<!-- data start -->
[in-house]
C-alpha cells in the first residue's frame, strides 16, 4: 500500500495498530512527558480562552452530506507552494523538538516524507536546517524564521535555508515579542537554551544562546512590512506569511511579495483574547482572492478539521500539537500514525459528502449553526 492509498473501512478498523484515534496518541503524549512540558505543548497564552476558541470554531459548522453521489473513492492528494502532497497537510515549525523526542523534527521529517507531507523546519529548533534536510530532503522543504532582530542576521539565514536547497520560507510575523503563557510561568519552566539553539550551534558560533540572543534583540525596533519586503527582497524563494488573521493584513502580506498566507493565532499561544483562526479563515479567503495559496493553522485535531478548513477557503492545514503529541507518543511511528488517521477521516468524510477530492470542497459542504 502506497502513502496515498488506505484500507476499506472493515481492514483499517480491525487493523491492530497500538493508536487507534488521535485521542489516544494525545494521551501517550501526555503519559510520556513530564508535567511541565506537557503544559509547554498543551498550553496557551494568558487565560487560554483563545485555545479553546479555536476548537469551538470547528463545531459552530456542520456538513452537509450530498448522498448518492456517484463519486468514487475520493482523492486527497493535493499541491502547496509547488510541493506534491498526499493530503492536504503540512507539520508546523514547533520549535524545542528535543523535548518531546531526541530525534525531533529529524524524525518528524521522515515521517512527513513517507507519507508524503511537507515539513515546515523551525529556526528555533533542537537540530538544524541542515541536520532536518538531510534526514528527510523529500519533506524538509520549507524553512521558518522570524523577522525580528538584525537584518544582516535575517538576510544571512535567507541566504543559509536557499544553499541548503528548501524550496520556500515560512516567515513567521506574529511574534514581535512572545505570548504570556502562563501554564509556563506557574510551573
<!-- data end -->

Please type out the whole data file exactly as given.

[in-house]
C-alpha cells in the first residue's frame, strides 16, 4: 500500500495498530512527558480562552452530506507552494523538538516524507536546517524564521535555508515579542537554551544562546512590512506569511511579495483574547482572492478539521500539537500514525459528502449553526 492509498473501512478498523484515534496518541503524549512540558505543548497564552476558541470554531459548522453521489473513492492528494502532497497537510515549525523526542523534527521529517507531507523546519529548533534536510530532503522543504532582530542576521539565514536547497520560507510575523503563557510561568519552566539553539550551534558560533540572543534583540525596533519586503527582497524563494488573521493584513502580506498566507493565532499561544483562526479563515479567503495559496493553522485535531478548513477557503492545514503529541507518543511511528488517521477521516468524510477530492470542497459542504 502506497502513502496515498488506505484500507476499506472493515481492514483499517480491525487493523491492530497500538493508536487507534488521535485521542489516544494525545494521551501517550501526555503519559510520556513530564508535567511541565506537557503544559509547554498543551498550553496557551494568558487565560487560554483563545485555545479553546479555536476548537469551538470547528463545531459552530456542520456538513452537509450530498448522498448518492456517484463519486468514487475520493482523492486527497493535493499541491502547496509547488510541493506534491498526499493530503492536504503540512507539520508546523514547533520549535524545542528535543523535548518531546531526541530525534525531533529529524524524525518528524521522515515521517512527513513517507507519507508524503511537507515539513515546515523551525529556526528555533533542537537540530538544524541542515541536520532536518538531510534526514528527510523529500519533506524538509520549507524553512521558518522570524523577522525580528538584525537584518544582516535575517538576510544571512535567507541566504543559509536557499544553499541548503528548501524550496520556500515560512516567515513567521506574529511574534514581535512572545505570548504570556502562563501554564509556563506557574510551573